Monday, May 17, 2010

Orlando Poe and the United States Lake Survey

By Susan Powers

[Post 2 of a series on Orlando Metcalfe Poe, from the Orlando Poe Collection at Clarke Historical Library. To read Post 1, see March 24, 2010]

Poe ProfilePrior to his service in the Civil War, Orlando Poe served as a topographical engineer working for Captain George G. Meade and the United States Lakes Survey. Meade, who would later become famous for his victory over General Robert E. Lee in 1863 at the Battle of Gettysburg, admired and appreciated Poe’s work. Poe soon became Meade’s most valued assistant.

The United States Lakes Survey began in 1841 when on March 3 of that year the United States Congress appropriated $15,000 to the Corps of Topographical Engineers to survey the northern and northwest lakes of the United States. Steamer ships were now sailing on the Great Lakes, and safe navigation routes and protected harbors were needed. In the letter that follows, Orlando Poe is assigned by Meade to survey the area around what is now Frankfort, Benzie County, Michigan.

Poe was to survey the “Harbor of the River aux becs scies (pronounced similarly to “oh beck see”),” a French term meaning “of the sawbills.” The French named the river after a species of duck that was prevalent in the area. In the 1850s, Tifft and Co. of Buffalo, New York, was conducting a large amount of commercial trade between Buffalo and the Chicago area. In 1854, one of the company’s sailing vessels lost rudder control and was about to wreck during a storm on Lake Michigan. To avoid crashing on the bluffs, the captain and all onboard used an improvised rudder to sail into the mouth of the Aux Becs Scies River, where they saved the ship and discovered a deep water, land-locked bay, now known as Betsie (an Anglophone interpretation of “Becs Scies”) Lake. The Tifft company requested that Congress make a survey of the area.  As a result of this survey and of others in the area, a channel was constructed by the Frankfort Land Company to improve the outlet of the river between Lake Michigan and Betsie Lake, creating the port that is today known as Frankfort Harbor.

Bluffs at Frankfort, Michigan

Bluffs at Frankfort, Michigan

Transcription of the letter from Captain George Meade to Orlando Poe, describing survey work to be done at Betsie Lake, Michigan, March 24, 1859

Office Survey N+N.W[1]. Lakes
Detroit – Mar. 24th 1859
L[ieutenan]t. O. M. Poe
Top[ographical] Eng[inee]rs

     You are herewith detailed to execute a survey of the “Harbor of the River Aux becs scies” required by orders from the Bureau of Top[ographical] Eng[inee]rs.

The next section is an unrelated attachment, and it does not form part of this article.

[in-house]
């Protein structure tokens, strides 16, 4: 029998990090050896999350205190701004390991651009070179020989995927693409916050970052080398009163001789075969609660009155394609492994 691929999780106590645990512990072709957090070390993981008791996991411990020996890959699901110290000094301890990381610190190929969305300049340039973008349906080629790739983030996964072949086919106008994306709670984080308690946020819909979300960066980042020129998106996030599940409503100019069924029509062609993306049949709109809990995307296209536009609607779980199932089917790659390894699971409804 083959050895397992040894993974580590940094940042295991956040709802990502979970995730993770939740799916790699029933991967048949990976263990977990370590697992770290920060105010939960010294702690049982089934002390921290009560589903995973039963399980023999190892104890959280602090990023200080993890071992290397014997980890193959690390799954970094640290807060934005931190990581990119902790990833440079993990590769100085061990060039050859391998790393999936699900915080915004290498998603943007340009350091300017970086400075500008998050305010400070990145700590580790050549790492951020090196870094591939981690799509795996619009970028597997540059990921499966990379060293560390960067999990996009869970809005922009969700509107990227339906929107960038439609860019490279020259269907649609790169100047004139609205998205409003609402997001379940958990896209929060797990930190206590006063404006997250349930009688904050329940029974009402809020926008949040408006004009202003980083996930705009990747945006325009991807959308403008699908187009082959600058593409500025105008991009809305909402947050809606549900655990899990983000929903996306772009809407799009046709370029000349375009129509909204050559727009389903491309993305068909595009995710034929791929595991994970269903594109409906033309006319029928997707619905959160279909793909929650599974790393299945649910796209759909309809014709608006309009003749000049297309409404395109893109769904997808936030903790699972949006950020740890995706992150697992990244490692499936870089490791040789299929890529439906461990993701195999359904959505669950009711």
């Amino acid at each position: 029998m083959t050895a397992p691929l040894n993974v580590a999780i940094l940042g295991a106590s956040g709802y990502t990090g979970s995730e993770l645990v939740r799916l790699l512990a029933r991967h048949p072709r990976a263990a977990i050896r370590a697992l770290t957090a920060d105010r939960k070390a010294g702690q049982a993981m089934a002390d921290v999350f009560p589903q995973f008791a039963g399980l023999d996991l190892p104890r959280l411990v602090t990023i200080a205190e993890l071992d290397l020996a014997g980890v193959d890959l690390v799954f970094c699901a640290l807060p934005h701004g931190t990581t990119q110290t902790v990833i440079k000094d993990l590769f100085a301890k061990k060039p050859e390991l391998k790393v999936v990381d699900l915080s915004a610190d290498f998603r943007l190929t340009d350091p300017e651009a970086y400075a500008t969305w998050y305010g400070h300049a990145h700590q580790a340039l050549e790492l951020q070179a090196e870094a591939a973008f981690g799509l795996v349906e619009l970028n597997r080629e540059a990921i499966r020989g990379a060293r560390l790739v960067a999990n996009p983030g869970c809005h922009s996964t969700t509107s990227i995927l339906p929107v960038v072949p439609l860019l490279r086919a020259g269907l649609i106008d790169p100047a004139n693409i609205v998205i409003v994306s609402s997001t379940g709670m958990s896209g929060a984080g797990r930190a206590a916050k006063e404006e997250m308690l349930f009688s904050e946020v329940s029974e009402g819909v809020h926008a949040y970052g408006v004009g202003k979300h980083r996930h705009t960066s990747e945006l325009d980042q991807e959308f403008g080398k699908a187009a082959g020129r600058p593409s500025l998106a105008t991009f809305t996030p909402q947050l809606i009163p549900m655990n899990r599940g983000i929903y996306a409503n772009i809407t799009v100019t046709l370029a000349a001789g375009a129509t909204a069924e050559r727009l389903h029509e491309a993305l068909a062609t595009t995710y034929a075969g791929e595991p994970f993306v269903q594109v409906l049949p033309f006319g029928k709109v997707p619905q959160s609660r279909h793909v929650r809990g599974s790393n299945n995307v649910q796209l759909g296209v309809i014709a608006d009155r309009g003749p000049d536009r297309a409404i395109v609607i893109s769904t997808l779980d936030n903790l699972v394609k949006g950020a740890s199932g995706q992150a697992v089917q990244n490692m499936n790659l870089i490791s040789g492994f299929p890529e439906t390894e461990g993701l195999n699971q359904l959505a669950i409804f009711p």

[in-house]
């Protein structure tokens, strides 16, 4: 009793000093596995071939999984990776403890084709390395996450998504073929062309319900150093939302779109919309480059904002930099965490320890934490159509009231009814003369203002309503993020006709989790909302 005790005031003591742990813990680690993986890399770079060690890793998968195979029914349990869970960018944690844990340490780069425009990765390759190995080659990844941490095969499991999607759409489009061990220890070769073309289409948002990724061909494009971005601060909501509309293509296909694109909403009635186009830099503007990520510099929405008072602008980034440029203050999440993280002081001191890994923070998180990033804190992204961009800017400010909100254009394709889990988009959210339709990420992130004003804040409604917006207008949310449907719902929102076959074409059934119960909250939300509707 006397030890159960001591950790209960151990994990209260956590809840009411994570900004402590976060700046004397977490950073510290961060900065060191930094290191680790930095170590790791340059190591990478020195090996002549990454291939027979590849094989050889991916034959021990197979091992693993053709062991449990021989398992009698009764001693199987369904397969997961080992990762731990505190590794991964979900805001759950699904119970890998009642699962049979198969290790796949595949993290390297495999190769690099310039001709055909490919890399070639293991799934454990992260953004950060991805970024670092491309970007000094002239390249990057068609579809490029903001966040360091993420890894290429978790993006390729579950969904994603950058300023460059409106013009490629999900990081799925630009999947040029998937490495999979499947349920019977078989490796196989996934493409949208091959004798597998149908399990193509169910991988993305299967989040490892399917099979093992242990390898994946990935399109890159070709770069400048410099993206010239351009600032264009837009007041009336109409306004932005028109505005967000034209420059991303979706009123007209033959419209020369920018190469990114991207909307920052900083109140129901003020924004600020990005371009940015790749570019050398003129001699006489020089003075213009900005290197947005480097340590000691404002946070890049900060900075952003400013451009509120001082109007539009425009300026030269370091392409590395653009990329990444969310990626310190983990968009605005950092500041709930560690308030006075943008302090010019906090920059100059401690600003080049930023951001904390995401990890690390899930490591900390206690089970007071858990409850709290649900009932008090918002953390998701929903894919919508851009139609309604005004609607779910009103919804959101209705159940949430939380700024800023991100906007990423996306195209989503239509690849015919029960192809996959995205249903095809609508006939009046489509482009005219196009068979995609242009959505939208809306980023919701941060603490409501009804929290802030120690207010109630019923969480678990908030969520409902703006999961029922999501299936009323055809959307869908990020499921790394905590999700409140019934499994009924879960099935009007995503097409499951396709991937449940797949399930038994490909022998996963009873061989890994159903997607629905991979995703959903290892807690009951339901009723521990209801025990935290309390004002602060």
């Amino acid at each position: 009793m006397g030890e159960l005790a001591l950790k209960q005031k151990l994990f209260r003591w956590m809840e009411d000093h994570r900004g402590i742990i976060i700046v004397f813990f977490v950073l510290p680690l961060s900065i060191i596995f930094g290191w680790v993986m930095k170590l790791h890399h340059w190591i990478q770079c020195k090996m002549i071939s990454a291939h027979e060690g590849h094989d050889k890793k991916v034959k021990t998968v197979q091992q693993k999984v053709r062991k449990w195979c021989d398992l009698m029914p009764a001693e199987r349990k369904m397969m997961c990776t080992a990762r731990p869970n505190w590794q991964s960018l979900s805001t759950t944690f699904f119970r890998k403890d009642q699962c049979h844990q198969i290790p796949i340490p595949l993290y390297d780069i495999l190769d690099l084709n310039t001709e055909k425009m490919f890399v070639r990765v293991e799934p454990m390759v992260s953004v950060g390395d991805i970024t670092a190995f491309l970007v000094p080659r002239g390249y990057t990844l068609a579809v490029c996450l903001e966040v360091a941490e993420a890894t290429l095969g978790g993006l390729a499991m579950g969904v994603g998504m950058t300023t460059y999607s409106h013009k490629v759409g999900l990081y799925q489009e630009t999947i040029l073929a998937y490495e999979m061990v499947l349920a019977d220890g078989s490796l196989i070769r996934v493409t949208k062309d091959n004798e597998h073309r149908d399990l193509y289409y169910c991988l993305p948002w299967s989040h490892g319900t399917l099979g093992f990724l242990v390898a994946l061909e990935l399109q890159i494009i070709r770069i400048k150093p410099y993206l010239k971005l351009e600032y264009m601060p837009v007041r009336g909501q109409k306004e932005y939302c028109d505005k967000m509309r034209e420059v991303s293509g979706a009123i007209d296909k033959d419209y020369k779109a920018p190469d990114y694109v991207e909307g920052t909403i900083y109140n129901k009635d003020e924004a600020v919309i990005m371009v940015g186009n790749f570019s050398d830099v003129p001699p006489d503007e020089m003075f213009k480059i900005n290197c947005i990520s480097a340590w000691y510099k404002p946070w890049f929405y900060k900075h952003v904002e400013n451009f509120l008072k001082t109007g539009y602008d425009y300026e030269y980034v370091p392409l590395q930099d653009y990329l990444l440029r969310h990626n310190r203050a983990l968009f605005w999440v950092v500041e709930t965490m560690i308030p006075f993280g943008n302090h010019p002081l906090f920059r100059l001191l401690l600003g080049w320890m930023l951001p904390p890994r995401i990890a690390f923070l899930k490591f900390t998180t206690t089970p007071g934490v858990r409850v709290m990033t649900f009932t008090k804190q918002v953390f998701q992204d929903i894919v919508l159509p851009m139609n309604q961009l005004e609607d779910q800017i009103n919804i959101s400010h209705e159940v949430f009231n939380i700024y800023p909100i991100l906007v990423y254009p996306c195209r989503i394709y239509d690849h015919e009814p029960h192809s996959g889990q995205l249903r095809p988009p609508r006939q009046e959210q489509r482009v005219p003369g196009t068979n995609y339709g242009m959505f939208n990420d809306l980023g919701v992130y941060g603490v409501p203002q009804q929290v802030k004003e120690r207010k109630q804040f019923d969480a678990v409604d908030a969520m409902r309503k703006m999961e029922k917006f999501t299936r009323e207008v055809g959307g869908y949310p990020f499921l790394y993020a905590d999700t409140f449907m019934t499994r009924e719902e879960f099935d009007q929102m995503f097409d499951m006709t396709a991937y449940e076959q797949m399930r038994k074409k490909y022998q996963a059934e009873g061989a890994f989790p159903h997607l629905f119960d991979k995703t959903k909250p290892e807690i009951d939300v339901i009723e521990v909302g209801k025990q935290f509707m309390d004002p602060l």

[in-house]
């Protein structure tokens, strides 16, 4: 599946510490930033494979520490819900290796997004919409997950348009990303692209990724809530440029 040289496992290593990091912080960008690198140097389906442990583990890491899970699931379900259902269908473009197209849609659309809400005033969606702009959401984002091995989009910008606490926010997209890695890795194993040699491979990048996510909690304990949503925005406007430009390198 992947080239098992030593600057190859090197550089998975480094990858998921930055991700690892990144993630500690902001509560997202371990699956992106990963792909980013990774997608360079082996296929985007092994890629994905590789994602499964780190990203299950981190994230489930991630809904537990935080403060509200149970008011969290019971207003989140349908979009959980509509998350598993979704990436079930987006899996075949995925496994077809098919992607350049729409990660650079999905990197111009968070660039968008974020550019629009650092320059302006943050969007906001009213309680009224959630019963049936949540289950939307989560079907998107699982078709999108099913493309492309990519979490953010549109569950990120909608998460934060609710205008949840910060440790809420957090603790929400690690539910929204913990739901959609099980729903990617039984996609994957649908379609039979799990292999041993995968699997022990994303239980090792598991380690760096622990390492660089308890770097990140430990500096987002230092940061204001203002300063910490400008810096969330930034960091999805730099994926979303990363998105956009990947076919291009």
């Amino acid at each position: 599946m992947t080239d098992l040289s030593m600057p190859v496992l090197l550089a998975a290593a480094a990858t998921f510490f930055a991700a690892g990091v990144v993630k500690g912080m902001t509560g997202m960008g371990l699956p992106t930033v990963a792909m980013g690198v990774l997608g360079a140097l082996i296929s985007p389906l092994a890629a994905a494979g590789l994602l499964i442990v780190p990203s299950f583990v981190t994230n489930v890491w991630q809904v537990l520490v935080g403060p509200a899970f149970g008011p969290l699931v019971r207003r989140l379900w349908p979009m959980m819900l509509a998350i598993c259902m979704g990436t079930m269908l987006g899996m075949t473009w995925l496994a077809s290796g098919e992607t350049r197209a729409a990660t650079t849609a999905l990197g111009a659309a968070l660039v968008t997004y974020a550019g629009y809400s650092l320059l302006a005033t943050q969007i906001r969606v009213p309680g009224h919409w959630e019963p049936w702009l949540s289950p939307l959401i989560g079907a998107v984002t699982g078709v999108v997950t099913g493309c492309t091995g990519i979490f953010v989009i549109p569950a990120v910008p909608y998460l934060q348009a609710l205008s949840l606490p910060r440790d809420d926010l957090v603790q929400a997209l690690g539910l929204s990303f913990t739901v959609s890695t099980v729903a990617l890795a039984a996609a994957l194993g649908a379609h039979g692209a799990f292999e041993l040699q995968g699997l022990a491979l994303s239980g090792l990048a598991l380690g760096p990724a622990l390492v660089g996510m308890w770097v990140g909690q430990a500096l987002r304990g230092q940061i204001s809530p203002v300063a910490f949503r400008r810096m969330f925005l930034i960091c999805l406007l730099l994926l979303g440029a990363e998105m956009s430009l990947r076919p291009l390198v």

This harbor it is understood consists of a small lake through which the river Aux becs scies debouches into Lake Michigan. At present there can be carried into it some 4 feet by the natural channel of the river, but parties interested, proposed cutting a new channel from the Lake of the river to Lake Michigan and it is understood this survey is made with a view to demonstrate the feasibility of this project, and also to exhibit the capacity of the Lake as a harbor, & the consequent importance of the improvement.
     You will therefore commence your survey about a mile above the mouth of the river, and continue it to a point below the southern extremity of the lake, and include inland the eastern shore of the lake. You will thoroughly sound out the shore of Lake Michigan included in your survey, to the 4 fathom curve, and you will sound out the river from its mouth in Lake Michigan to its debouche into the small lake, minutely sounding the lake in all parts.
     You will measure a base at some suitable position & extend a small triangulation over your survey & chain carefully the shore of Lake Michigan, and such other parts as may be required.
     Asst. O. N. Chaffee[2] is directed to report to you for this duty and you will take James Clague[3] an experienced leadsman.
     You will make a requisition for such instruments and apparatus, as in your judgment it may be necessary to take from here, with the understanding that a boat & crew can be procured there, and also accommodations for yourself & party.
     All expenditures will be made in my name duplicate receipts being taken therefore in the usual form, all services to be charged on your pay roll. Funds upon your requisition will be furnished for you.
     You will avail yourself of the first practicable opportunity of reaching the spot designated, and will be pleased to use every exertion in your power to complete this duty at the earliest practicable moment.

Very Respectfully
Your Ob[edien]t Servant
Geo[rge] G. Meade
Capt[ain] Top[ographical] Eng[ineers]

[1] Northern and Northwest
[2] Assistant Engineer Oliver N. Chafee. Chafee’s work on water levels, which he tabulated for the Report of the Superintendent of the U. S. Lake Survey, 1860, by George Gordon Meade, was a significant contribution to the study of the Great Lakes.
[3] James Clague also served as a “computer” for the U. S. Lakes Survey. See Meade, Report of the Superintendent of the U. S. Lake Survey, 1860.

Images of the Letter from Meade to Poe

             poe post 2 letter pg 1   Poe Post 2 letterpg 2
 Click images to enlarge


Further Reading

Bevier, Thomas. Images of Benzie County. The Donning Company Publishers. Virginia Beach, Virginia. 1998.
Howard, John H. The Story of Frankfort. Frankfort: City Council of Frankfort, 1930.
Meade, George. Report of the Survey of North and Northwest Lakes. Detroit: Daily Free Press Steam Printing House, 1861.
Taylor, Paul. Orlando M. Poe: Civil War General and Great Lakes Engineer. Kent: The Kent State University, 2009.
Woodford, Arthur. Charting the Inland Seas: A History of the U. S. Lake Survey. Detroit: Wayne State University Press, 1994.